Hong Kong’s Container Traffic Faces Further Decline

Hong Kong’s Container Traffic Faces Further Decline

Hong Kong container port

The port of Hong Kong, which is already losing container market share to rival Chinese ports, faces further “significant” decline in volume following the launch of the P3 Network alliance, according to Alphaliner.

Hong Kong’s container throughput in the last four years.

Hong Kong saw traffic fall 3.3 percent in 2013, the largest decline among the world’s Top 20 ports, the industry analyst said. This pushed Hong Kong, the world’s biggest container hub between 2000 and 2004, to fourth place in the global league rankings behind Shanghai, Singapore and Shenzhen.

Hong Kong, which has faced increased competition from other Pearl River Delta ports in recent years, faces further loss of market share to South China ports later this year through shifts in ocean carrier alliances, Alphaliner predicts. The P3 carriers – Maersk Line, Mediterranean Shipping Co. and CMA CGM – will cut the number of Hong Kong calls on their westbound strings to Europe from six to three when they launch their alliance this spring, pending regulatory approval, “which could result in significant volume loss for the port,” Alphaliner said.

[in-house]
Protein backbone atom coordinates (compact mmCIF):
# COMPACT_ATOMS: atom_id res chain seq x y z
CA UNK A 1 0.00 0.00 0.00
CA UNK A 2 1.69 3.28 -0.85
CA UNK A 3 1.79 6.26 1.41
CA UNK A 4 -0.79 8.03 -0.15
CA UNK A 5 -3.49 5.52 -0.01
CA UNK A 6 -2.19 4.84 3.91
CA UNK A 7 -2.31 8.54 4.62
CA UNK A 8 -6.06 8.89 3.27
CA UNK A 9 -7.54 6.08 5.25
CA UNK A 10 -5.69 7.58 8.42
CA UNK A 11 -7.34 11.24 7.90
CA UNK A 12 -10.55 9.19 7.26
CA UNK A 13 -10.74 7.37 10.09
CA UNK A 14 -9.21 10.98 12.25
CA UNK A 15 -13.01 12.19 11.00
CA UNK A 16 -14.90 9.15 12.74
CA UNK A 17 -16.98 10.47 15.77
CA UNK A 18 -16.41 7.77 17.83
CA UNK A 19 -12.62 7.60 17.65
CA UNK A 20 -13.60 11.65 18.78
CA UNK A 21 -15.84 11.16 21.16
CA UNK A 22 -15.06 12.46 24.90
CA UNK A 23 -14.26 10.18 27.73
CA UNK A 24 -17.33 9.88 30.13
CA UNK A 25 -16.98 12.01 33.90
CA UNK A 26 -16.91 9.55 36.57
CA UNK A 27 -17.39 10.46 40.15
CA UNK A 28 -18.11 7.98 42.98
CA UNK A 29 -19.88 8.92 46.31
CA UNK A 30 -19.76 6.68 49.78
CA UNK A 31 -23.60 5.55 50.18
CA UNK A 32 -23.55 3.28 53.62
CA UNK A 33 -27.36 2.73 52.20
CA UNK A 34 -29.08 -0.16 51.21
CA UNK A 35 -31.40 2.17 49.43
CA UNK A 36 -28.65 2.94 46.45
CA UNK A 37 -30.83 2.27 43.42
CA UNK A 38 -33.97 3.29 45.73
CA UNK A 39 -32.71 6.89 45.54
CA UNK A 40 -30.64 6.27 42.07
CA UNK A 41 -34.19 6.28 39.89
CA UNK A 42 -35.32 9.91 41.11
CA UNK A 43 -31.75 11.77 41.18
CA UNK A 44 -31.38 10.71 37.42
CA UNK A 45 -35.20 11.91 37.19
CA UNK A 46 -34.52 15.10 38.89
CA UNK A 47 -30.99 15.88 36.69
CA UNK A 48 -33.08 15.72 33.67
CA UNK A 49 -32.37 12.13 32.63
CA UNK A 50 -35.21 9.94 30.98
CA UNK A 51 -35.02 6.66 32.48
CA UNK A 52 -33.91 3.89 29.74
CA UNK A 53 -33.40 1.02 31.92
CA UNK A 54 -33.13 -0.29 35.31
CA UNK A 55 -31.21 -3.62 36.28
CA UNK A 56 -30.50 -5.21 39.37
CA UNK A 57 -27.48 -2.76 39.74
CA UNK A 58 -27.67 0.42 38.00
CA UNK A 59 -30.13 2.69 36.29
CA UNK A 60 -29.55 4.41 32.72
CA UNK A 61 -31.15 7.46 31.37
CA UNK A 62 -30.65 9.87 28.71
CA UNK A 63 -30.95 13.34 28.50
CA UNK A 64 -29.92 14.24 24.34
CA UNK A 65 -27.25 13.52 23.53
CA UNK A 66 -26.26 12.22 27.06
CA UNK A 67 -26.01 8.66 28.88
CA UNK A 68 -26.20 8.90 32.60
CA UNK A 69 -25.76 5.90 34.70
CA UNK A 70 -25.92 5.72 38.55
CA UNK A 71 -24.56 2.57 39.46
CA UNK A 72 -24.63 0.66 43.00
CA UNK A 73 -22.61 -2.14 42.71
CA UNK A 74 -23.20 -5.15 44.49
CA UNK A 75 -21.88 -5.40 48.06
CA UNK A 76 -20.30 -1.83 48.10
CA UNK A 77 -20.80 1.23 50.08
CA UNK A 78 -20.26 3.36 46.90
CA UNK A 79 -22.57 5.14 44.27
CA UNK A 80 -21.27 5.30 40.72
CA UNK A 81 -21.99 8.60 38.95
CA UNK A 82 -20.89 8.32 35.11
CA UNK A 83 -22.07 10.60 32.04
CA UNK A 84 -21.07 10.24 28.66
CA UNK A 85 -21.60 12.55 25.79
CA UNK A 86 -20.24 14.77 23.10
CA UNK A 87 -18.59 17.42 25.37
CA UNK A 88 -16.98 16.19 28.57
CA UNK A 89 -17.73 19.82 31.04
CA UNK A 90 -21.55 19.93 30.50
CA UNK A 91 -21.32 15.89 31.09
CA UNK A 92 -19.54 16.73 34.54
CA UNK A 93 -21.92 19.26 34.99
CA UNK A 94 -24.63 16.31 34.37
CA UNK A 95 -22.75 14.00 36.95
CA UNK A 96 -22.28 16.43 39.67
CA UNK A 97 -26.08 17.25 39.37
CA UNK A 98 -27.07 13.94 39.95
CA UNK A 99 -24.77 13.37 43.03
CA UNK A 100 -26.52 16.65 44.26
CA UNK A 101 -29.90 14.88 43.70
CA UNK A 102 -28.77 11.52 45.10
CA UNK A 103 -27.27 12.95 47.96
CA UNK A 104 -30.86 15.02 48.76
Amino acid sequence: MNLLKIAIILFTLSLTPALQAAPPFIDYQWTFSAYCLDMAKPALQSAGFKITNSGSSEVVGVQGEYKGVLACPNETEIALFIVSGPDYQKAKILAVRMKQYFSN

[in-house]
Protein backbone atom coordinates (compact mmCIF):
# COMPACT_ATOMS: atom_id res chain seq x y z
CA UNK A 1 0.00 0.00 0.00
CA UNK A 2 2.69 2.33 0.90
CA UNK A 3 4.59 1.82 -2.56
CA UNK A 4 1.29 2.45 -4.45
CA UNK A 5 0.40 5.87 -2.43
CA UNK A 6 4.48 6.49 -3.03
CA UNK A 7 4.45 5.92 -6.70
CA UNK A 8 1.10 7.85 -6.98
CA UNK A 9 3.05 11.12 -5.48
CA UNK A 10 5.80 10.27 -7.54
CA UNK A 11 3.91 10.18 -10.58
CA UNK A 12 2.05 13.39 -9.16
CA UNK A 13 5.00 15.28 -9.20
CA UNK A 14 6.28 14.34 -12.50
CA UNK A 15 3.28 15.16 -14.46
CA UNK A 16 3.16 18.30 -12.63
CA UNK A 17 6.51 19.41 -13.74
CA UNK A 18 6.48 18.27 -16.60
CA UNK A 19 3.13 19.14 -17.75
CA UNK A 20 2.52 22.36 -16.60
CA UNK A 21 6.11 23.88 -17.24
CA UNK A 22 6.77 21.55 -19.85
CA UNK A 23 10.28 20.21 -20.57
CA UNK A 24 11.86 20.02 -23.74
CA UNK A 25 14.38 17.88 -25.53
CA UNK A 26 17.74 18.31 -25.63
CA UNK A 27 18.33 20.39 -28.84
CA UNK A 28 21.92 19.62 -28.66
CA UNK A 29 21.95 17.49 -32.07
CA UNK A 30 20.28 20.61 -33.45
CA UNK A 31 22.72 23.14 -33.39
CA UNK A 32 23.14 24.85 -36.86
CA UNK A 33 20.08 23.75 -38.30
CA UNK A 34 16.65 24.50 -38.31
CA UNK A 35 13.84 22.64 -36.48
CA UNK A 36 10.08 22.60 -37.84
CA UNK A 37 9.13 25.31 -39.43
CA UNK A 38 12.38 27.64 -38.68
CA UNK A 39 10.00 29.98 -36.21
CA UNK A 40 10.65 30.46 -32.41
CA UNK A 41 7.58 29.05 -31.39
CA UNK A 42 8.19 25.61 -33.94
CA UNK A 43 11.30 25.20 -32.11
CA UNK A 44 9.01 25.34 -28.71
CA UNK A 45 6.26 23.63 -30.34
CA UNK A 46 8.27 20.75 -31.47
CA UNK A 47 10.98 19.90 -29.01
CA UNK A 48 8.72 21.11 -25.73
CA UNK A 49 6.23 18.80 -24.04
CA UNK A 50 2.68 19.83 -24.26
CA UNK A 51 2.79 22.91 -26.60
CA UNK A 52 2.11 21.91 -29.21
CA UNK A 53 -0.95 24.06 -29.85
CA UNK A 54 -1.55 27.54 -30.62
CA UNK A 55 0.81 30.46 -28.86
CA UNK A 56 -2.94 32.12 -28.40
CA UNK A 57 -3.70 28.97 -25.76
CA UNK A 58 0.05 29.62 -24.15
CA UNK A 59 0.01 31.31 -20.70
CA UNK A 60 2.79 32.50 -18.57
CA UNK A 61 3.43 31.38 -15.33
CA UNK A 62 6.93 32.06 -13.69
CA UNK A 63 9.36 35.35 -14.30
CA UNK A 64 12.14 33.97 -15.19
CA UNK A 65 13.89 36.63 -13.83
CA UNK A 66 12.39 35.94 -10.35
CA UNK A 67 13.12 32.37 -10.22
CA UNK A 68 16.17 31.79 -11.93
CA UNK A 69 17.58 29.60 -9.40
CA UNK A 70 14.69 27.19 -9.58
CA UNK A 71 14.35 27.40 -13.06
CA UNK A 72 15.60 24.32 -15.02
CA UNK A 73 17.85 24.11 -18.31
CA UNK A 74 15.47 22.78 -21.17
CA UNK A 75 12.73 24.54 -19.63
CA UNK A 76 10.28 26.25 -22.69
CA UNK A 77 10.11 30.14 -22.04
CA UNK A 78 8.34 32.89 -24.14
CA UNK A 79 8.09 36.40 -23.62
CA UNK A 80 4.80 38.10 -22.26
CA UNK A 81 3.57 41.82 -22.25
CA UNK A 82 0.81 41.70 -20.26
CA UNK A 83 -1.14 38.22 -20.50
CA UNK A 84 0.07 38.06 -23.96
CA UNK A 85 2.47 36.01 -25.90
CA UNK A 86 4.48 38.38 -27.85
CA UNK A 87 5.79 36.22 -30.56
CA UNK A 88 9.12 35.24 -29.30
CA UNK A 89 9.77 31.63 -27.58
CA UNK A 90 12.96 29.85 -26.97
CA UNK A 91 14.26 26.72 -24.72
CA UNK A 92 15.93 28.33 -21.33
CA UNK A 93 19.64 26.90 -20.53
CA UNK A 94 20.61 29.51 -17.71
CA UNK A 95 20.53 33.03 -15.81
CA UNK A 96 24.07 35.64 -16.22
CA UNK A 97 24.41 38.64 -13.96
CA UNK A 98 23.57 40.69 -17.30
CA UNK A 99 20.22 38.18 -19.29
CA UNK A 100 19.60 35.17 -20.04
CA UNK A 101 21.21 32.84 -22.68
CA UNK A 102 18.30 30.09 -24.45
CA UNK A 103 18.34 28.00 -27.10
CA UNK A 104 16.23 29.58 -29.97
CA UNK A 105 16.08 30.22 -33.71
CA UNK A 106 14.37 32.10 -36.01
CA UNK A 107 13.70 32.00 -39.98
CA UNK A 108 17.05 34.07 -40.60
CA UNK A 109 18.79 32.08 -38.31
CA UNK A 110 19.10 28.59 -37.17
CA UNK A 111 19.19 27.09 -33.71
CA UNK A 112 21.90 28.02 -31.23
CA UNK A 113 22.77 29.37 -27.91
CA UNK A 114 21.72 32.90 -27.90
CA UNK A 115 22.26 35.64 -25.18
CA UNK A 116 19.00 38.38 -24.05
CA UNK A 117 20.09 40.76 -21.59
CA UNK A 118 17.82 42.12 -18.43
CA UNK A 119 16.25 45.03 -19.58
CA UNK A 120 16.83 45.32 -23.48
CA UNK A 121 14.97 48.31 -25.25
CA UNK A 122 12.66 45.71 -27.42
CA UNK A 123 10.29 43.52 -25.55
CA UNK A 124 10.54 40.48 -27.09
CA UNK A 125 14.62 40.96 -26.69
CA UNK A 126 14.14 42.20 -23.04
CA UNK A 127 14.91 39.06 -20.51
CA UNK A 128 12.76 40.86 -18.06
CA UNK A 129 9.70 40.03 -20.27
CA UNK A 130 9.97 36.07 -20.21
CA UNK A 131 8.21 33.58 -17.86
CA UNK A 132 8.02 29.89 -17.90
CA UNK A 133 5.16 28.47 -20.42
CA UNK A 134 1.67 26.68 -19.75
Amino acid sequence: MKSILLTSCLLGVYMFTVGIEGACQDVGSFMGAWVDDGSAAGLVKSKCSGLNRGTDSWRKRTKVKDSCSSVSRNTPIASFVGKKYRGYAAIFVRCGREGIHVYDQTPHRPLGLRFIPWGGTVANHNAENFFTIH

The 3.3 percent shrinkage in Hong Kong’s 2013 traffic to 22.35 million TEUs contrasts with market leader Shanghai’s 3.3 percent increase to 33.6 million TEUs. Second-ranked Singapore was up 2.9 percent at 32.58 million TEUs, and third-placed Shenzhen saw a 1.5 percent increase to 23.28 million TEUs.

The world’s Top 20 ports posted average growth of 3.3 percent in 2013, according to Alphaliner. Chinese ports booked the biggest increase and the biggest decline: Dalian boosted traffic by 22.9 percent to 9.9 million TEUs, while Xiamen slumped 11.2 percent to 8 million TEUs.

Despite its poor performance, Hong Kong managed to attract new terminal investments which could help stem its long-term volume decline, Alphaliner said. Cosco and China Shipping last week acquired 40 percent and 20 percent stakes respectively in Asia Container Terminals from Hong Kong-based Hutchison Port Holdings Trust for $318 million.

ACT owns and operates a 740-meter berth with a capacity of 2 million TEUs per year. The berth is adjacent to the Cosco-HIT terminal, and together they form a contiguous 1,380-meter berth that can handle container ships of up to 19,000 TEUs.

Contact Bruce Barnard at brucebarnard47@hotmail.com.